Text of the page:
Another great tip when I know there's often a lot of pressure for people to turn their cameras on. And that makes me think of the next question that I was hoping to ask you, I think it may play into this, which is, are there some particular strengths and challenges that come with being more introverted, either in the workplace or beyond work?
Yes, and I'll try and keep my answer not too long on this one, apologies if I do. One of the main ones is the misconceptions, the stereotypes and assumptions that come here. In fact, and people who know me know it's a pet peeve of mine, if you google introversion, It will start off by saying the quality of being shy.
Most research will state that shyness is quite different from introversion, and yet we often lump it together. You can get shy extroverts, people who love being around people, but maybe feel a bit awkward about that. You can have really outgoing, sociable, confident introverts who just need to have some recharge time afterwards.
So assumptions about introversion meaning things like anti social, shy, Unable to perform certain tasks, can't go public speaking. I actually work with a lot of introverts who are in what society would consider to be very outgoing extroverted jobs. I've had people say things like, well you can't do that as an introvert.
I used to be like, I've cured that, thanks, I can fix you too. No, please don't. I, I, Very happy as an introvert. And I'm often told that I can't be an introvert because I work with, um, groups of strangers every single day. I can be very outgoing, and I was nicknamed Tigger in my teacher training because I can be quite bouncy and animated with that.
And people are like, well, there's no way you're introverted. Ask me to join you at lunch, after this morning's workshop, and you'll see my introversion side come out, because I will politely turn that down, and go for a walk by myself outside somewhere, to recharge for the afternoon, or walk back to a train station by myself.
So, assumptions are really, really key, and I think also, There's a challenge in terms of people limiting themselves, especially in the workplace. So I hear things like, well, you know what, I know it's important for my job, but I can't do networking because I'm an introvert, or I can't do public speaking. And I say this as somebody who used to be...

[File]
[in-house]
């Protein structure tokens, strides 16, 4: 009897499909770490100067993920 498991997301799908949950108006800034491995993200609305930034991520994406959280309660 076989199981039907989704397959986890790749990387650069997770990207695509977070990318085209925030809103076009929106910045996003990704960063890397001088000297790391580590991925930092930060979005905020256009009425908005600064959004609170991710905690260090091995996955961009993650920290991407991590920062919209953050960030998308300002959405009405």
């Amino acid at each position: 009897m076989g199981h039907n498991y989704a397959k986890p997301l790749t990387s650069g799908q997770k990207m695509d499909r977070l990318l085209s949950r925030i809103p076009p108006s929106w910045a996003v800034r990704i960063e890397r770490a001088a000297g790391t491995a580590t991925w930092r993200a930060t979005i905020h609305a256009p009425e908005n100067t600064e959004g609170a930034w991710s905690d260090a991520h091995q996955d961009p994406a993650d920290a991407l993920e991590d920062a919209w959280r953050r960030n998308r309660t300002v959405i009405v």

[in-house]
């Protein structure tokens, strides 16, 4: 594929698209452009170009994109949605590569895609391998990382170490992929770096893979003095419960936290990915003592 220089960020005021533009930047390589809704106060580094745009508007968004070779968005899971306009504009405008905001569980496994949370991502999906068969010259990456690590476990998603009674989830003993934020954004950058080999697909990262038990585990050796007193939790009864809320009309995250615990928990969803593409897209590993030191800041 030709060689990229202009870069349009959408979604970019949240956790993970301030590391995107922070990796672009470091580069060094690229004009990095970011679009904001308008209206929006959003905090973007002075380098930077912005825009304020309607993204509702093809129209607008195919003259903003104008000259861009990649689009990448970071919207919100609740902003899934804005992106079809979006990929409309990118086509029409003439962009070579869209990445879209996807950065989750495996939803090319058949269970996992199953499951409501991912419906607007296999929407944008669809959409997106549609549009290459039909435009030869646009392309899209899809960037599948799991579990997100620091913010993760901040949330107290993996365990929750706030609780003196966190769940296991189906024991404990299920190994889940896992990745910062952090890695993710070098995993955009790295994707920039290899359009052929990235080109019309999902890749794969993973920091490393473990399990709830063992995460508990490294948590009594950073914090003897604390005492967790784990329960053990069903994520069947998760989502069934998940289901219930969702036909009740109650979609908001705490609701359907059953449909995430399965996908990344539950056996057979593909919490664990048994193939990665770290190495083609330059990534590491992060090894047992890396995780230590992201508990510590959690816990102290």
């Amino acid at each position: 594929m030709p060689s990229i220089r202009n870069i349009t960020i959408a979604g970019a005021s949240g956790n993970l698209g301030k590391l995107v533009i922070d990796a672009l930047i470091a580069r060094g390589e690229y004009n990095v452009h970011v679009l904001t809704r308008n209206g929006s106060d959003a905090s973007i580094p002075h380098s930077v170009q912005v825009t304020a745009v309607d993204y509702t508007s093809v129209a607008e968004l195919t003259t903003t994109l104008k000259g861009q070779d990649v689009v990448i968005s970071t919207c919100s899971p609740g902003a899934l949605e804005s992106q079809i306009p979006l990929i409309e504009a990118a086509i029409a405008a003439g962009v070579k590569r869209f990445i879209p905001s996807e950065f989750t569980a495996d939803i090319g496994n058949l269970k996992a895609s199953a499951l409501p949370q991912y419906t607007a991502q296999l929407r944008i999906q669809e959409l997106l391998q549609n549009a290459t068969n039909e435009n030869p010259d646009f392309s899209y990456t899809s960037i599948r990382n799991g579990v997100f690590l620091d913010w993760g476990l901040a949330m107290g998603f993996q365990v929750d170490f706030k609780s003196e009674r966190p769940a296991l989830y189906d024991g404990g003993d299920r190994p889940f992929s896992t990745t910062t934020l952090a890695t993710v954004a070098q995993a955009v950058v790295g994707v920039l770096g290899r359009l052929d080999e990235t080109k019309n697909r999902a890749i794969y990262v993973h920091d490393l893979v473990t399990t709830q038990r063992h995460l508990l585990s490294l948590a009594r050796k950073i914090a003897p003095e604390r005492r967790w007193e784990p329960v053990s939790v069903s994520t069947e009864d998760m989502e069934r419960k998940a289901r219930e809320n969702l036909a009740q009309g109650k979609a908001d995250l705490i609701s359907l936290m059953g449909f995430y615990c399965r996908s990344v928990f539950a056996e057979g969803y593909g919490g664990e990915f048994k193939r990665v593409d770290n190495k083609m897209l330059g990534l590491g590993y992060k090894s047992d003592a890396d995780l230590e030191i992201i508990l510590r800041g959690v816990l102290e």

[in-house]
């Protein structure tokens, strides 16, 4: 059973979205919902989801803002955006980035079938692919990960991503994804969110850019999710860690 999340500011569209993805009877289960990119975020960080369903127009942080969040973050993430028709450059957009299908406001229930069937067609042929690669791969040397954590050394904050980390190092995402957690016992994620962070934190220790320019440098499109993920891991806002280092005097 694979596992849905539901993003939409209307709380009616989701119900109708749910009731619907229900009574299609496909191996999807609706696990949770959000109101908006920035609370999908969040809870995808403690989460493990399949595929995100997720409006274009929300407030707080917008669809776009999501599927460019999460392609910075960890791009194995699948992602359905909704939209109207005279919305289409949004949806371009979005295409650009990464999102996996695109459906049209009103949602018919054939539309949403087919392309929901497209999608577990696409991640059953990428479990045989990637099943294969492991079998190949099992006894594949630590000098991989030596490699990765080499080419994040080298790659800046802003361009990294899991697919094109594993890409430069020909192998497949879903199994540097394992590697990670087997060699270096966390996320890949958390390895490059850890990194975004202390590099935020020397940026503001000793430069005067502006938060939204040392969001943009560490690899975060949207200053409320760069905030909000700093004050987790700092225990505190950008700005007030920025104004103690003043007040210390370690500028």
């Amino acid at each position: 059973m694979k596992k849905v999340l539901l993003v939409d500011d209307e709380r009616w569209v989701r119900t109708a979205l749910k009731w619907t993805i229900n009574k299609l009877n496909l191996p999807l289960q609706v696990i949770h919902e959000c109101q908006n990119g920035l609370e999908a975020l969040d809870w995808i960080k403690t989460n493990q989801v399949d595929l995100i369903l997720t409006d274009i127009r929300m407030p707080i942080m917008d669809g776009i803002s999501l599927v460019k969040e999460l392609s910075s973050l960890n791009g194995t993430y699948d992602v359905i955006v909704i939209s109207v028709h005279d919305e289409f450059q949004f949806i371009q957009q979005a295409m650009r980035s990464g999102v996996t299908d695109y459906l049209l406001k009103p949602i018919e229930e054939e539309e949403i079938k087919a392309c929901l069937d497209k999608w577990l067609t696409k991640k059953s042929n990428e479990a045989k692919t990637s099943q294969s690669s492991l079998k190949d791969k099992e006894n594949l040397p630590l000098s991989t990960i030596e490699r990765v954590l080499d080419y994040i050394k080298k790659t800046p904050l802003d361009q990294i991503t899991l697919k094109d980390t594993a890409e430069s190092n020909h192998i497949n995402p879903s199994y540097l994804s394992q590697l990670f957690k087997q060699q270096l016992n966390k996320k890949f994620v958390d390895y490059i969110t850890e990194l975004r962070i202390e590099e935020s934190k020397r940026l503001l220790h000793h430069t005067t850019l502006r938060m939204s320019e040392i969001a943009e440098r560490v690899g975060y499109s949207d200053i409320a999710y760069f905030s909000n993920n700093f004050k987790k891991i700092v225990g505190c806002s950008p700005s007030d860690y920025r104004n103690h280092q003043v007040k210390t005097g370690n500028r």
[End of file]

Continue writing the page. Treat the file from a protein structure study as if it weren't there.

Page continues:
physically and mentally unable to talk to anyone outside extreme social anxiety. So I recognize that there often is a challenge about certain things, but there are ways of making it work for almost everybody out there. So thinking about both assumptions and self imposed limitations. And then being overlooked in your career is a really common theme.
I would say 10 people I speak to will talk about losing out on promotions, on career progression, because often they are less keen to self promote or be in the spotlight. And the last thing I'll say about challenges is it's something where We need to build in recharge time sometimes. If we are working in very people heavy environments, a lot of my HR clients would, would fit into this group.
We need to physically book in what I call non people time. So if I've got, um, a whole day, for example, of working with a very intense, um, topic and lots of people, you'll see in my diary at some point the next day, non people time or recharge time in order to recover from what I call a people hangover. So there's, there's a few, there are a few issues in terms of challenges in the workplace with this.
There's a lot about time management when it comes to energy management, and I've never talked about that on the podcast before. That's the first time that it's naturally come up in conversation, but it's a really helpful, important thing to be aware of, I think. And I could probably record a whole episode on this as in how understanding when you're at your most energised and when you're not and how you can plan your work around that and structure your day and your activities around that can really help you when it comes to getting stuff done that you really want to get done.